… Just because the cultural moment is dominated by bloodlust for the heads of AIG executives doesn’t mean public sentiment has turned against the accumulation of material possessions—it’s just that the material in question is likely to be double-brushed flannel. And that’s the advantage guys who look like Devendra Banhart have over guys who look like Patrick Bateman: The poorgeois are in cultural camouflage, blending in perfectly with a landscape full of genuine privation. The fact that their accoutrements may cost more than many suits is their secret pride.

Kandell goes on in the article to elaborate on the notion of “inconspicuous consumption” and “under the radar rich,” which is the form of materialism these hipsters prefer (i.e. materialism that buys only local produce, handmade clothes, hybrid cars, and anything that offsets a consumerist carbon footprint). But this is nothing particularly new. We all know that while hipsters may be a “special sort” of capitalist, they are capitalists nonetheless.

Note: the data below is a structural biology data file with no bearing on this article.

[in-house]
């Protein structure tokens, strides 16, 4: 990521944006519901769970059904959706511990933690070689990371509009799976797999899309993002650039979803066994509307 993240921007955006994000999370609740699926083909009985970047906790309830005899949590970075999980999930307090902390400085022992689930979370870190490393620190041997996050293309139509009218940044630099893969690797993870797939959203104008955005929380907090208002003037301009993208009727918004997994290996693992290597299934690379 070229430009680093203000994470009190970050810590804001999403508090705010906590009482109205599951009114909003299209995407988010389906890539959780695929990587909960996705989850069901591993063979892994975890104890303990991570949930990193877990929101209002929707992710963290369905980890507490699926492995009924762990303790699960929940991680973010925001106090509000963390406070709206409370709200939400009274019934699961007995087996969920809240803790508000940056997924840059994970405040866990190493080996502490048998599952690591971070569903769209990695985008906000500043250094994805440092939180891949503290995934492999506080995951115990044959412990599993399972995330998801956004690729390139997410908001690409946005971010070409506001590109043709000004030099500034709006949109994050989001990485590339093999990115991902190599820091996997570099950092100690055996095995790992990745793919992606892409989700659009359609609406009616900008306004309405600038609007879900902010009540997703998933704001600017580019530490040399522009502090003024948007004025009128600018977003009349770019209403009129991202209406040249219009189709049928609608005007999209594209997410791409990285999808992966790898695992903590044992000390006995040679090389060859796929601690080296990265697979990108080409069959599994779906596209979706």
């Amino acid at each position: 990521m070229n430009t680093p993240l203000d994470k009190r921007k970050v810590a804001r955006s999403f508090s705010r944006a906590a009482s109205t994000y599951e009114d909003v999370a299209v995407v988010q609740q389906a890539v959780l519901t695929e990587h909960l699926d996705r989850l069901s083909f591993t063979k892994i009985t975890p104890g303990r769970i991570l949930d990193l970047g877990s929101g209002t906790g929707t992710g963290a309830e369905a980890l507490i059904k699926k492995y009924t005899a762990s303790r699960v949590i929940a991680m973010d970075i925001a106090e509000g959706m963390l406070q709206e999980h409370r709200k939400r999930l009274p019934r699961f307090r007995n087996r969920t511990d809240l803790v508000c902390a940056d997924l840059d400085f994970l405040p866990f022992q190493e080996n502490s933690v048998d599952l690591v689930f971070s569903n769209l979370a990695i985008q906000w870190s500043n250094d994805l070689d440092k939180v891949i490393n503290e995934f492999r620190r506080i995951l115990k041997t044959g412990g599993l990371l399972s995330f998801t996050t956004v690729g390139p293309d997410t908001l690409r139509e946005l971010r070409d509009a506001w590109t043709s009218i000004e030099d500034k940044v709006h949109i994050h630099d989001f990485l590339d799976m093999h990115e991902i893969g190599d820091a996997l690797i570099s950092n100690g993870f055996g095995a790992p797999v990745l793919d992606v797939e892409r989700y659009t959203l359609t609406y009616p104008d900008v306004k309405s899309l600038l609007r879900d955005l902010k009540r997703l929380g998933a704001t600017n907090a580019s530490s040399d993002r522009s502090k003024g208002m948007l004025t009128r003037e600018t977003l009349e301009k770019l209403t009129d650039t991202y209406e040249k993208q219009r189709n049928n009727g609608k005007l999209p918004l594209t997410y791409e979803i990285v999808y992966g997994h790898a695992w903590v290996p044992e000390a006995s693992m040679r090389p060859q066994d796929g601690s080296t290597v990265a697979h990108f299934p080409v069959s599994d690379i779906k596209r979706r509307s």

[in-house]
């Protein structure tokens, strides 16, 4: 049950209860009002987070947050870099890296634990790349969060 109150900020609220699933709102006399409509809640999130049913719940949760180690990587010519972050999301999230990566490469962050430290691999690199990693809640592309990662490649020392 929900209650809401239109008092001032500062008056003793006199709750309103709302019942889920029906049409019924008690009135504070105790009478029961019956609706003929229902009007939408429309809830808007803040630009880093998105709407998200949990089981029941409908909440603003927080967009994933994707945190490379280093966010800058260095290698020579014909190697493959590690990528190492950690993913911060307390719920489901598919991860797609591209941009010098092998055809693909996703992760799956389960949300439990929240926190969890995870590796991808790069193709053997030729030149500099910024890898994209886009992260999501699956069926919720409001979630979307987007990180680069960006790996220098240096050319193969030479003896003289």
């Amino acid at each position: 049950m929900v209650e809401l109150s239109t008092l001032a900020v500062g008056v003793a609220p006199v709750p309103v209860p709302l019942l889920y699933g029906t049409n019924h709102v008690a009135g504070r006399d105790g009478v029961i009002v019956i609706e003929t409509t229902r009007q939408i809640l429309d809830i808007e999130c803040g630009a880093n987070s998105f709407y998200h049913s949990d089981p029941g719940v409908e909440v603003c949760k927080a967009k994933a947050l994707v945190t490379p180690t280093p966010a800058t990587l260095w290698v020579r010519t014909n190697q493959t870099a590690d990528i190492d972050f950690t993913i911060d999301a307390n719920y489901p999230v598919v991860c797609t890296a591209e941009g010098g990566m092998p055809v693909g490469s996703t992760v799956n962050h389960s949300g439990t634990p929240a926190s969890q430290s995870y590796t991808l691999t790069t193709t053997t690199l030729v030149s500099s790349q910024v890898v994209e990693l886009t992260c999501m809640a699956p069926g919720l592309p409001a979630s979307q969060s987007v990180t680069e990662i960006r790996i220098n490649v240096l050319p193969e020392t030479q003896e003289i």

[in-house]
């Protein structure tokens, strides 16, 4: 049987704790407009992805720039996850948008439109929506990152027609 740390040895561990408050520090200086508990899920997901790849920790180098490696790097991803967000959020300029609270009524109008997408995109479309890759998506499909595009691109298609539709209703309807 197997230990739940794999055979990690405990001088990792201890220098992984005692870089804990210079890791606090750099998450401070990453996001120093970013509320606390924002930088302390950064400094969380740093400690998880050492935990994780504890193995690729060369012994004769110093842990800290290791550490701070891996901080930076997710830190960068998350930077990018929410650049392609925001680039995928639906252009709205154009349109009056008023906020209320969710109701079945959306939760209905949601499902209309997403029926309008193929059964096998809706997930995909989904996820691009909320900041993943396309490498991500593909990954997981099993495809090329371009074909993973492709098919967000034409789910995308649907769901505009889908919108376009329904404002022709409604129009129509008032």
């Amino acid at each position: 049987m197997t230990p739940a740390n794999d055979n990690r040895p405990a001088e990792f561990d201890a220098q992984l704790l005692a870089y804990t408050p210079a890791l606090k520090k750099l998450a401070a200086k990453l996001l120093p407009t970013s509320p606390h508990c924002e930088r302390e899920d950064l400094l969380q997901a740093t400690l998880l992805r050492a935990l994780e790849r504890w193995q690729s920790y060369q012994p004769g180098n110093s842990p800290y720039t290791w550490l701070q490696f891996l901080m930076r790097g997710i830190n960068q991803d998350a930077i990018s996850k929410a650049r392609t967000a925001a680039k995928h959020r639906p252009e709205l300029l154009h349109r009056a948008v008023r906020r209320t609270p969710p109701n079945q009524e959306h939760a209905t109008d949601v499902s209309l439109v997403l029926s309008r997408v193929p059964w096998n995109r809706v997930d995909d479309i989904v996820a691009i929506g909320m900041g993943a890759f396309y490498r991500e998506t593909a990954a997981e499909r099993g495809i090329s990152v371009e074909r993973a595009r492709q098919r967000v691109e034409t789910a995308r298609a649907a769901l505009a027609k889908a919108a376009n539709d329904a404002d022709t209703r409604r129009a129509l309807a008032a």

Kandell’s most insightful stuff comes at the end of the article when he describes the philosophy that underpins the poorgeois lifestyle in Brooklyn, Silver Lake, and Portland as being “almost indistinguishable from the justifications of an I-banker who drives a Maserati and wears a bespoke suit: that quality, craftsmanship, and rareness are worth paying top dollar for.”